A group of 70 something Black men have stayed friends over the years after meeting in Kindergarten at Garfield Elementary School in Washington, D.C. The group began with ten boys in 1946. Although three members have since passed away, seven still keep in contact Arrington Dixon, 77, Hudie Fleming, 79, Ronald Chase, 77, William Hutchins, 79, Orlando Lee, 78, James Strickland, 79, and Norman Thomas, 79 according to Because Them We Can.
In 1988, after the men who enlisted in the military returned home, they decided to meet together every month on the second Thursday. Now 31 years later the men still meet and have fellowship every second Thursday of each month. In a recent meeting, the men were surprised by the son of one of their members Bill Lee.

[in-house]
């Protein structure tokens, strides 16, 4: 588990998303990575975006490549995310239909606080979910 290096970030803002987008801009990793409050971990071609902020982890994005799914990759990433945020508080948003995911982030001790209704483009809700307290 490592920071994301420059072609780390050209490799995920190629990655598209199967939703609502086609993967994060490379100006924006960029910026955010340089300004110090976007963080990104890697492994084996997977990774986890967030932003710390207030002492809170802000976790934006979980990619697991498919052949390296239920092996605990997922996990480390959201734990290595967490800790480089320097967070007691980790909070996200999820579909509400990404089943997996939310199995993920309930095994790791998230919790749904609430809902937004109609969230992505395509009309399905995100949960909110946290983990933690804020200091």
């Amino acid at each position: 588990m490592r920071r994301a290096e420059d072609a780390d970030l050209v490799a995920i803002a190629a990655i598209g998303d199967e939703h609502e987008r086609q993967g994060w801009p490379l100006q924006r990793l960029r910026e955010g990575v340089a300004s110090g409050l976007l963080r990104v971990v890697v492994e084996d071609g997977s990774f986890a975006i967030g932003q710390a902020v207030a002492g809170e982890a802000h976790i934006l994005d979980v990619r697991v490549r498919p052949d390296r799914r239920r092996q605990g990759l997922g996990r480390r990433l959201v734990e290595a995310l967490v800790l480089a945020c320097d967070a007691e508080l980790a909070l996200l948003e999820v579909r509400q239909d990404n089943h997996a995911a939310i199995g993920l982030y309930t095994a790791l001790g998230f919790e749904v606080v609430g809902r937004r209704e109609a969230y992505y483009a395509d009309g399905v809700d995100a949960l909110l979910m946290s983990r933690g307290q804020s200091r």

“This day and age we’re more connected through social media but not as much through neighborhoods. Most of us don’t know our neighbors or the people around us. We’re connected but we’re not really connected. We have a lot of surface relationships. But I think it’s important for us to understand friends and the importance of the village. I’ve known these guys all my life. They’ve been at all the gatherings. They’re not just tight with my father they’re tight with my family,” Bill Lee told the news website.
“We wanted to have some cohesiveness as a group. See what things we could do together to help the community and each other,” Lee added. The men realized together, they can make a difference.
“We started career days. We had doctors, policeman and nurses going back and trying to better that school,” Lee said